A sotie (or sottie) is a short satirical play common in 15th- and 16th-century in France. The word (compare modern sottise) comes from the sots, "fools", who appeared as characters in the play. In the plays, these fools would make observations and exchange thoughts on contemporary events and individuals. Shorter plays, sometimes referred to as parades, need not have any plot at all, but relied simply on a detached dialogue. The genre has its origin in the Feast of Fools and other Carnival-related festivities. The purpose of these events was to present a world turned upside-down, in this case with the fools as fonts of wisdom. The fools were dressed in grey robes, and wore a hood with donkey ears.
There is some scholarly debate over whether the sotie should be considered a separate genre from the farce or the morality play, but it does have certain unique characteristics. Whereas the characters in a farce would be distinguished individuals with proper names, the characters in the soties were pure allegories. The characters had names such as "First Fool" and "Second Fool", or "Everyman", "Pilgrim" etc. Sometime there would be a leader of the fools, called "Mother Fool" (Mère Sotte). These allegorical protagonists were also common to morality plays, but unlike this genre, the sotie was primarily meant to entertain. The plays also had highly complex rhyme schemes, and sophisticated verse structures.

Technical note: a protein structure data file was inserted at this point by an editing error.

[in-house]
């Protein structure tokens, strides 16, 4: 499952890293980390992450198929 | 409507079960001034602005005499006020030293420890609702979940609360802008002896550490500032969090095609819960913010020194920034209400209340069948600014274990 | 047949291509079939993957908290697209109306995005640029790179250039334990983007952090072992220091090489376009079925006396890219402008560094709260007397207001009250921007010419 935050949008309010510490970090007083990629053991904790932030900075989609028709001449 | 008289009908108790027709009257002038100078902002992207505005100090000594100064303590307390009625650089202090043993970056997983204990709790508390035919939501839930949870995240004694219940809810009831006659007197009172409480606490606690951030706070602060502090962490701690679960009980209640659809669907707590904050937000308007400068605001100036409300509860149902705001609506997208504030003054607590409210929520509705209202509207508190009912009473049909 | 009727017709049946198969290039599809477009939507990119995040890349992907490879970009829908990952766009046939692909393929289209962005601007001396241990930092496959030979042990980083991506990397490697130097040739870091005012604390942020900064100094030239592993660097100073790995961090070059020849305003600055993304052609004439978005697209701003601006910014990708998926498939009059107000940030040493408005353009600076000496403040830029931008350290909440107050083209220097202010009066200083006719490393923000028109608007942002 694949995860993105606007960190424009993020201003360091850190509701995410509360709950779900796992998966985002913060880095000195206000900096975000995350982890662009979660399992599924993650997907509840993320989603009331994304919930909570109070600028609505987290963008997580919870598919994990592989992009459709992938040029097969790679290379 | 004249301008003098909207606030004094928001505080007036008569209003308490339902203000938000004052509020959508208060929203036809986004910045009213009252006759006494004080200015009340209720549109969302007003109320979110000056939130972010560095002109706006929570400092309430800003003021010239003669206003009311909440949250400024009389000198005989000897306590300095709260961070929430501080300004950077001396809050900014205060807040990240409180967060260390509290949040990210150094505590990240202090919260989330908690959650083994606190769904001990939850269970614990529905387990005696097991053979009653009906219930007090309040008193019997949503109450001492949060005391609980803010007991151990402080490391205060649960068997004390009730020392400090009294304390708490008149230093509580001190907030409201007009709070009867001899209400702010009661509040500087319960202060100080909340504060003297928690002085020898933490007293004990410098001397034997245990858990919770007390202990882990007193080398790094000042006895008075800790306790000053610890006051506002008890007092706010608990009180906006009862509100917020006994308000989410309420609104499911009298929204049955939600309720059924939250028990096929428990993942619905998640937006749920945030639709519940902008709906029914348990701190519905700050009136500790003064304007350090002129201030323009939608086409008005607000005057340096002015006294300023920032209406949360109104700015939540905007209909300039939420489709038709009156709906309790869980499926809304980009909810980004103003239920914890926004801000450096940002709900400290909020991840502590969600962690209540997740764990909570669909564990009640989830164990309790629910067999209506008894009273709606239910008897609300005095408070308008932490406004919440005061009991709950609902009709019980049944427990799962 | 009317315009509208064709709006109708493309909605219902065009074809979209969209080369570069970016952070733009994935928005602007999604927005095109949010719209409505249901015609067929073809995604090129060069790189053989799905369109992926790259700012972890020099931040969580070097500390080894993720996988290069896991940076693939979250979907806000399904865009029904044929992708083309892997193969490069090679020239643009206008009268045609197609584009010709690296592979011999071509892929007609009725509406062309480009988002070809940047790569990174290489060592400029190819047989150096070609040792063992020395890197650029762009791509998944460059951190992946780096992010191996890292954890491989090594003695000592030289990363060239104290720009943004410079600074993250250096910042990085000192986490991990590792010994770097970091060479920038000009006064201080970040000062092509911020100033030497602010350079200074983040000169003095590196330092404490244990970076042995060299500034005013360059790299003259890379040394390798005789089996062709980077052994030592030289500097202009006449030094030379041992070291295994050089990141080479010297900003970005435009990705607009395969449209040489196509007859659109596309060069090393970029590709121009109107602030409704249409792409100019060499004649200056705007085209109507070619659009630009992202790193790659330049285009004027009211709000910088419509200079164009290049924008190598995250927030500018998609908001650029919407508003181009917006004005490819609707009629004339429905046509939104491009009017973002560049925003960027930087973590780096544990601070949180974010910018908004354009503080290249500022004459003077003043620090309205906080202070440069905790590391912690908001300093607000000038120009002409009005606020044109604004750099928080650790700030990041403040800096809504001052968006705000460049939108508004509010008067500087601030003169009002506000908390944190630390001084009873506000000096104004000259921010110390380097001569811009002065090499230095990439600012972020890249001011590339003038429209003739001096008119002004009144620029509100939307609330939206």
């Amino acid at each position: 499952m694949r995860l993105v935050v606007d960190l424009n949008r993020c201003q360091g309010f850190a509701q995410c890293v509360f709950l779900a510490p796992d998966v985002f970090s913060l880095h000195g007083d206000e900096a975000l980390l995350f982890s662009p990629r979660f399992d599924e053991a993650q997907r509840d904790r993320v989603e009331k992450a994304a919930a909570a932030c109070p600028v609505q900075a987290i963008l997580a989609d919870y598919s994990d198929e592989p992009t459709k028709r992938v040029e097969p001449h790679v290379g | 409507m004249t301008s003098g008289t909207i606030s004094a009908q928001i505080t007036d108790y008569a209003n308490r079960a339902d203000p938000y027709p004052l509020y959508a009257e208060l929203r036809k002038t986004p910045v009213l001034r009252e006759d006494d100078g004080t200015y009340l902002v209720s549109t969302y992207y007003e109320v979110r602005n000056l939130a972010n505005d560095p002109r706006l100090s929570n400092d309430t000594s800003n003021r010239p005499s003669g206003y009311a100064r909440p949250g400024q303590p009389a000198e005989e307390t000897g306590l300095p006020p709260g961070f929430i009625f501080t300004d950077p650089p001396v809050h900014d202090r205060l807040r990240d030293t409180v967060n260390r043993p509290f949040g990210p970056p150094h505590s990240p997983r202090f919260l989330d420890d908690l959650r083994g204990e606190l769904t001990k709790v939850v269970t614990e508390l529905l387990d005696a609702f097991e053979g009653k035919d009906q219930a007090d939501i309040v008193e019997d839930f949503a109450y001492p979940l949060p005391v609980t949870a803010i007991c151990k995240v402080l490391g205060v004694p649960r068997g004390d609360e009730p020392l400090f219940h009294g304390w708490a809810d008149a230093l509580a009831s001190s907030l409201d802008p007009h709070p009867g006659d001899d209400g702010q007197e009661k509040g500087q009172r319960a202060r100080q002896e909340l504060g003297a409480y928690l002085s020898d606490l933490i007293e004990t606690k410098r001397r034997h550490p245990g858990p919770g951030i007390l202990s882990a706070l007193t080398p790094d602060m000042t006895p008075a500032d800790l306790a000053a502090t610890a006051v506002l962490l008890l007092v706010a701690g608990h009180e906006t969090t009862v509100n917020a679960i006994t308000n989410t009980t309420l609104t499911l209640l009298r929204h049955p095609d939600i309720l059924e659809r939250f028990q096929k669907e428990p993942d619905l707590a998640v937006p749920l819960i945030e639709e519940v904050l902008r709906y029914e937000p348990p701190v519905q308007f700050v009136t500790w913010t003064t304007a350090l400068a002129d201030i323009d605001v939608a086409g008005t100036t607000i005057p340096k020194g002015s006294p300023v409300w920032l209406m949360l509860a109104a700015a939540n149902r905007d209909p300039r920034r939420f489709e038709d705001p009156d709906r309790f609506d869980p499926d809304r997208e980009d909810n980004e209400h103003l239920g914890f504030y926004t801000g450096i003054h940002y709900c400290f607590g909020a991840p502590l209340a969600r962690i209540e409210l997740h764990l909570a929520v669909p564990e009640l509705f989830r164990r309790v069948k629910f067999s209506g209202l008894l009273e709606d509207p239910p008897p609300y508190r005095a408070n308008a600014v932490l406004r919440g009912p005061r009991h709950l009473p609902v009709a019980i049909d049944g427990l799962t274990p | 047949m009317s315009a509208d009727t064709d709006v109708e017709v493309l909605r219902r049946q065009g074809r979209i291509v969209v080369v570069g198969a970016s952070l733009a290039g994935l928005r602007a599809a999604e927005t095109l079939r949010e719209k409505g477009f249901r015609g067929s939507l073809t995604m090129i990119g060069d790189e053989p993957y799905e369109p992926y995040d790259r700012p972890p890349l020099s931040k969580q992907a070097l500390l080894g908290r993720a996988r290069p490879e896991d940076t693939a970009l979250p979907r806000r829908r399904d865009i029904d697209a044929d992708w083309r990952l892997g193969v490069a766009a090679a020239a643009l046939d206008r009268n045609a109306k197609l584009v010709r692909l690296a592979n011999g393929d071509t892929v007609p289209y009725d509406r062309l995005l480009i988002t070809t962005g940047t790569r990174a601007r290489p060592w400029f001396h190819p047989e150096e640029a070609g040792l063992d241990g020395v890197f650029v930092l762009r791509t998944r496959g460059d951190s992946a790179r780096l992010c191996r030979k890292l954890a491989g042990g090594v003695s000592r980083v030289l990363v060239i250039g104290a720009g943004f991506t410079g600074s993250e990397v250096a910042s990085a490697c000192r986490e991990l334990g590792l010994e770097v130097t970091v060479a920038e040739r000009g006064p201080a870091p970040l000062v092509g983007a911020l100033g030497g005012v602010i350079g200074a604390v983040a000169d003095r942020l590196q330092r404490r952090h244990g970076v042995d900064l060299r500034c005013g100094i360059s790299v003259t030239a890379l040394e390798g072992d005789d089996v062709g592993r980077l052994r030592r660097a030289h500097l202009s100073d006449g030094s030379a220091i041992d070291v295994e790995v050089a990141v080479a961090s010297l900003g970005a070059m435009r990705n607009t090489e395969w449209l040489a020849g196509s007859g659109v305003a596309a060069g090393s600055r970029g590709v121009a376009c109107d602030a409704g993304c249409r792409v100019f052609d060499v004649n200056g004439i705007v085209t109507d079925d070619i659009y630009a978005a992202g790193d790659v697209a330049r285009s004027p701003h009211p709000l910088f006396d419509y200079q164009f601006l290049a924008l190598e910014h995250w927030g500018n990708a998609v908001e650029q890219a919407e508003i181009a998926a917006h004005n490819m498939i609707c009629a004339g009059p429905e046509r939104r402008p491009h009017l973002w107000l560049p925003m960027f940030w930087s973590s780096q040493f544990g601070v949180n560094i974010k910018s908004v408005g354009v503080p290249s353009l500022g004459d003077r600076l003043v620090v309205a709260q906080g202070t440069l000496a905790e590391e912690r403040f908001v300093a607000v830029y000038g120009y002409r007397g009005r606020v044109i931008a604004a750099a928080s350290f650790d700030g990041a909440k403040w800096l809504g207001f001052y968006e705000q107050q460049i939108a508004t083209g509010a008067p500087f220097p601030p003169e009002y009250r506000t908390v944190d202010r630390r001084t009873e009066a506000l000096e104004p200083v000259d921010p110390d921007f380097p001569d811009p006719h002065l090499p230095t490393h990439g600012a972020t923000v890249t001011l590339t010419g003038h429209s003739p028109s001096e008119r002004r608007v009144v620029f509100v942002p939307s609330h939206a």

The best known soties playwright is Pierre Gringore, and the best-known play his 1511 Jeu du prince des sots (Play of the Prince of Fools). In this play, "Mother Fool" represents the papacy, and for this reason the satire was tolerated by the French king. In the 16th century, soties were banned and went out of use. The term has, however, been used also for modern works. The 20th-century author André Gide referred to his 1914 novel Les caves du Vatican as a sotie.